Admittedly there is a divergence of opinion on this question. Appellant cites and relies on such cases as Kaifer v. Georgia Casualty Co., 9 Cir., 67 F.2d 309; New v. General Casualty Company of America, D.C.M.D.Tenn., 133 F.Supp. 955, but see Kirk v. State Farm Mutual Automobile Insurance Company, supra; Pullen v. Employers' Liability Assurance Corporation, 230 La. 867, 89 So.2d 373; Motor Vehicle Casualty Co. v. Smith, 247 Minn. 151, 76 N.W.2d 486; Maryland Casualty Co. v. New Jersey Manufacturers Casualty Insurance Co., 48 N.J.Super. 314, 137 A.2d 577, affirmed, 28 N.J. 17, 145 A.2d 15; McMann v. Faulstich, 259 Wis. 7, 47 N.W.2d 317; Travelers Insurance Company v. American Fidelity & Casualty Co., D.C. Minn., 164 F.Supp. 393 (applying Wisconsin law); Sandstrom v. Clausen's Estate, 258 Wis. 534, 46 N.W.2d 831. Conceding that these cases may support the interpretation contended for by the appellant, we are constrained to disagree with the conclusion reached by these courts, nor are we pursuaded by their reasoning in reaching that conclusion. We, therefore, think the rationale of the opposing cases to announce the sounder theory.
Appellant places great reliance upon the case of Pleasant Valley Lima Bean Growers and Warehouse Ass'n v. Cal-Farm Insurance Company, 142 Cal.App.2d 126, 298 P.2d 109, 113. The exclusion clause in the Pleasant Valley case also excluded "any obligation for which the insured * * * may be held liable under any workmen's compensation law". The exclusion in the Carolina policy refers to workmen's compensation only if the injured employee is engaged in domestic employment. Carolina Casualty's workmen's compensation exclusion is under a distinct exclusion lettered (e). This difference is important because the court in the Pleasant Valley case held the exclusion to apply only where there is liability on the part of the insured under the workmen's compensation laws. 142 Cal.App.2d at page 134, 298 P.2d at page 114. Since the Carolina policy has a separate and distinct exclusion relative to workmen's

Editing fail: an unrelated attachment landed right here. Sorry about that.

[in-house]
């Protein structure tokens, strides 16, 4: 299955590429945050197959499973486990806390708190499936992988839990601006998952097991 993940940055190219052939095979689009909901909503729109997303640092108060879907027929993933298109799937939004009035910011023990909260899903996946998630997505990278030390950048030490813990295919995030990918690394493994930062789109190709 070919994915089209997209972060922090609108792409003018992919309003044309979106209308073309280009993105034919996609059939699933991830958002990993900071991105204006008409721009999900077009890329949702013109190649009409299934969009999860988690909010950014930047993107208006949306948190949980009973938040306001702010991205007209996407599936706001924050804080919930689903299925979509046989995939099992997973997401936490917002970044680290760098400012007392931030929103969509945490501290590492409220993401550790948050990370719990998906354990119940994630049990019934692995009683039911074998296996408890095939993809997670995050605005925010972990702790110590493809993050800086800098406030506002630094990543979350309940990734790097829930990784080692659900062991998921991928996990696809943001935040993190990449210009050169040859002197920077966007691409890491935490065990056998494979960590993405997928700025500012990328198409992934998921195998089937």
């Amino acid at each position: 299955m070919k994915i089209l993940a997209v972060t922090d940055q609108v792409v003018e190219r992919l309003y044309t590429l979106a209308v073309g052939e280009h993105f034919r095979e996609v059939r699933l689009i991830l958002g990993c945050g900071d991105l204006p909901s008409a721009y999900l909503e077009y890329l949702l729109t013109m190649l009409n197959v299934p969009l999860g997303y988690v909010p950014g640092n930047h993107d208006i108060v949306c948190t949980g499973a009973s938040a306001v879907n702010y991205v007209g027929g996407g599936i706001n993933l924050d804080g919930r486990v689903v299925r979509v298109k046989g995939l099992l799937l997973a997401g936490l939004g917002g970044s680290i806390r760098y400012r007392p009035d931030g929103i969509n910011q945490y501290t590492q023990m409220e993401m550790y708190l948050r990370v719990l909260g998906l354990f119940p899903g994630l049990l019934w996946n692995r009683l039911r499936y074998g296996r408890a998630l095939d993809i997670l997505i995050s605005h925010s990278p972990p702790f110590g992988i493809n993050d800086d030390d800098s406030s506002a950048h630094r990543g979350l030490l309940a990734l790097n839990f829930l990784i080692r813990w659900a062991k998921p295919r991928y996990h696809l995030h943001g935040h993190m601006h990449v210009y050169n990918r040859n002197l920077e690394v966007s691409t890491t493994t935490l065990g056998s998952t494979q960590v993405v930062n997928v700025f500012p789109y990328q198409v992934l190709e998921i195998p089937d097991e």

The case of Farm Bureau Mutual Automobile Ins. Co. v. Smoot, D.C.S.D.W.Va., 95 F.Supp. 600, is also distinguishable from the instant case. The court's basis for decision is indicated by the following:
"The policy was issued in the disjunctive to James F. Smoot or Denny Smoot. Properly interpreted, this was a coverage afforded to either or each of the persons named. With reference to the rights and liabilities of insurer and insured the policy must be read as though it were two separate policies * * *." 95 F.Supp. 600, 603.
It is generally recognized that a motor vehicle is covered by an insurance policy only when it is being used for the purposes declared therein or a use incidental thereto. Farm Bureau Mut. Automobile Ins. Co. v. Daniels, 4 Cir., 104 F.2d 477; Sunshine Mutual Insurance Co. v. Addy, 72 S.D. 634, 38 N.W.2d 406, 10 A.L.R.2d 670; 45 C.J.S. Insurance § 829 (b). The purpose stated in the American policy is "transportation of merchandise for compensation over route within the Continental United States". Clause (c) of Item 5 says that loading the automobile is included in the term "use".
If the truck being loaded had been owned or leased by the insured, B & M, it could be plausibly asserted that this loading was a use incidental to the stated purpose. The problem arises when the truck being loaded is owned or leased by another to be used by such other for the transportation of merchandise. If, and only if, the loading of Triple A's truck can be considered incidental to the stated purpose in the American policy can coverage be said to exist under that policy. We are not pursuaded that the loading of Triple A's truck can be considered incidental to the stated purpose of transportation of merchandise by B & M. If the use be incidental to transportation of merchandise, it is incidental to transportation of merchandise by Triple A, not B & M. In none of the cases cited by appellant, illustrating certain uses which have been held to be incidental to a stated purpose, was the incidental use as remote as in the case before us.
The fact that the description of the equipment was waived is of no consequence here. By so waiving description, American did not insure every motor vehicle in the United States, but only those used by B & M for the "transportation of merchandise for compensation over route within the Continental United States" or any use sufficiently incidental to that purpose.
Appellant relies on the case of Fidelity & Casualty Company of New York v. Jacks, 231 Ala. 394, 165 So. 242, as supporting its contention that Code of Alabama 1940, Tit. 48, § 301(16) serves to extend coverage under the American and Carolina policies to the accident in question. We regard this contention as, also, without merit.
LIVINGSTON, C. J., and GOODWYN and COLEMAN, JJ., concur.